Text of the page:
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An Evening on the theme of FPGAs

Thought I'd post this here for the SuperH fans, the first talk listed is
an open source implementation of SuperH IP (Project J-Core).

July's OSSG/OSHUG (online) meeting is happening on the 16th. We have
three speakers giving talks on the theme of FPGAs.

Details of talks as follows (registration link at the end)

1) Why the J-core open processor is cool

The patents on the bestselling processor of the 1990’s finally
expired, and it’s been cloned as open hardware. J-core scales from
running SMP Linux down to fitting in a tiny 5000 cell ICE-40 FPGA, and
we just uploaded a new open source GPS receiver built around it to github.

Rob Landley maintains the J-core Board Support Package, used to maintain
busybox, maintains toybox (the command line utilities used by Android),
and used to be the linux kernel documentation maintainer.

2) Yosys and nextpnr – open source FPGA update

Find out about the newest developments in Yosys and nextpnr, including
experimental Xilinx support, synthesis improvements and new place and
route algorithms! This talk will also discuss some of the future work
that is planned, with an ambitious target to support 1-million-LUT scale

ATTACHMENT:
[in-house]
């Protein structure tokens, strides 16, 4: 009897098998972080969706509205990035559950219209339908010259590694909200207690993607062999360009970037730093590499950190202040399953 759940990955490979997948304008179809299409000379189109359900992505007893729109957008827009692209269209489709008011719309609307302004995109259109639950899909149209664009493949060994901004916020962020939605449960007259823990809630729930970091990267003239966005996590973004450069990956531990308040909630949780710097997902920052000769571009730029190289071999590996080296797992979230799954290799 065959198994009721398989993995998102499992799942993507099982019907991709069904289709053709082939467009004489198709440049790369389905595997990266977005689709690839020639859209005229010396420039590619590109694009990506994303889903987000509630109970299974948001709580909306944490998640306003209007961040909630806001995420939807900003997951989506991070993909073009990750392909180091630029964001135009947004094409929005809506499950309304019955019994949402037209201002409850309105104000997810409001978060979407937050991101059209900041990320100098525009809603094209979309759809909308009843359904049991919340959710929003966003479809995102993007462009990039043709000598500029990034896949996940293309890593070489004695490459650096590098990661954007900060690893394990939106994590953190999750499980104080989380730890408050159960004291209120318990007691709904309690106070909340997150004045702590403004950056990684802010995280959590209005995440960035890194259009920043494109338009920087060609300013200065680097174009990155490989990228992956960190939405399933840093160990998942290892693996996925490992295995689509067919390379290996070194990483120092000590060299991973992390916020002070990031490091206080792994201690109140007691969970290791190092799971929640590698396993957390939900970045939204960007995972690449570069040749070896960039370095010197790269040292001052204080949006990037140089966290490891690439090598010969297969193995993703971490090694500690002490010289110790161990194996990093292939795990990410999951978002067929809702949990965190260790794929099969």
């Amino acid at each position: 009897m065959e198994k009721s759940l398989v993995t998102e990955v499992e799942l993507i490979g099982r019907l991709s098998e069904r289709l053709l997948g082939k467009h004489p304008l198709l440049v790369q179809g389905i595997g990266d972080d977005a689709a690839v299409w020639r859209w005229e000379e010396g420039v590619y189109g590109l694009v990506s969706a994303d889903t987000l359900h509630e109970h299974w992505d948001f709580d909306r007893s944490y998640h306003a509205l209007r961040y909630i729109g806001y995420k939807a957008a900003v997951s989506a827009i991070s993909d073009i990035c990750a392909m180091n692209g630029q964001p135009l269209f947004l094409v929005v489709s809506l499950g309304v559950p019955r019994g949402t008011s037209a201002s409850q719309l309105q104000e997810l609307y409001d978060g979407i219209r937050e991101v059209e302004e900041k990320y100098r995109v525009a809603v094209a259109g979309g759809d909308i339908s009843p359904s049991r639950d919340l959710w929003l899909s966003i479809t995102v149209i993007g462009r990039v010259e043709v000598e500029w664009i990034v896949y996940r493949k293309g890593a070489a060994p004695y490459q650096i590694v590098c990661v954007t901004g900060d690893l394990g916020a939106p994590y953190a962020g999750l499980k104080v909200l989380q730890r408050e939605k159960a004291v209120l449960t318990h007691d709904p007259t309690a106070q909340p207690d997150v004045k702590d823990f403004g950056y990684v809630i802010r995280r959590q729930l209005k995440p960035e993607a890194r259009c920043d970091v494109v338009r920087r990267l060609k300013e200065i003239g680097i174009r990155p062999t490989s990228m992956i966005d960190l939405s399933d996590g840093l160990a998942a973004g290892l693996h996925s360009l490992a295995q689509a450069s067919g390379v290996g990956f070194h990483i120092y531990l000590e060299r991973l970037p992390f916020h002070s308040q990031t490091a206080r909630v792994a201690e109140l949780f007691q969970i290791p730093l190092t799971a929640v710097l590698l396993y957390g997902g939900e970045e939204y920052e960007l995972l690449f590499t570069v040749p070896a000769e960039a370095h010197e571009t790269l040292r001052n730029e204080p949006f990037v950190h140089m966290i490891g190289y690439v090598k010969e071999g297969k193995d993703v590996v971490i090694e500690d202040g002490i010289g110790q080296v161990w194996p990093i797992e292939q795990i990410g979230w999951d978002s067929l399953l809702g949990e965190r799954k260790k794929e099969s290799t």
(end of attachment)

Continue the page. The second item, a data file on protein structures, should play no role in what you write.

designs on UltraScale+ devices by the end of the year.

David Shah is a self-employed developer working on nextpnr, the open
source FPGA place-and-route tool. His previous work also includes
Project Trellis, open source bitstream documentation for the Lattice

3) Repurposing Obsolete FPGA-based Products as Development Kits

Commercial FPGA development boards can be relatively cheap or they can
have a lot of logic resources and features, but never at the same time.
When commercial products with large FPGAs become obsolete, they can
often be found dirt cheap on eBay. With a little bit of effort, some of
these products can be reverse engineered and repurposed as generic FPGA
development kits.
This talk will show some examples, and discuss techniques that can be
used to reverse engineer these kind of products.

Tom Verbeure is a hardware engineer at Nvidia where he works on monitor
technology. Before Nvidia, he worked on communication ASICs at Barco,
Alcatel and Conexant. When he’s not mountain biking in one of the many
parks around the SF Bay Area, you can probably find him in his garage,
looking through a microscope trying to trace tiny wires on an old PCB,
or burning up an LED panel in a misguided attempt to control LED cube
with a Cisco WAN modem.

Register at
Event page:

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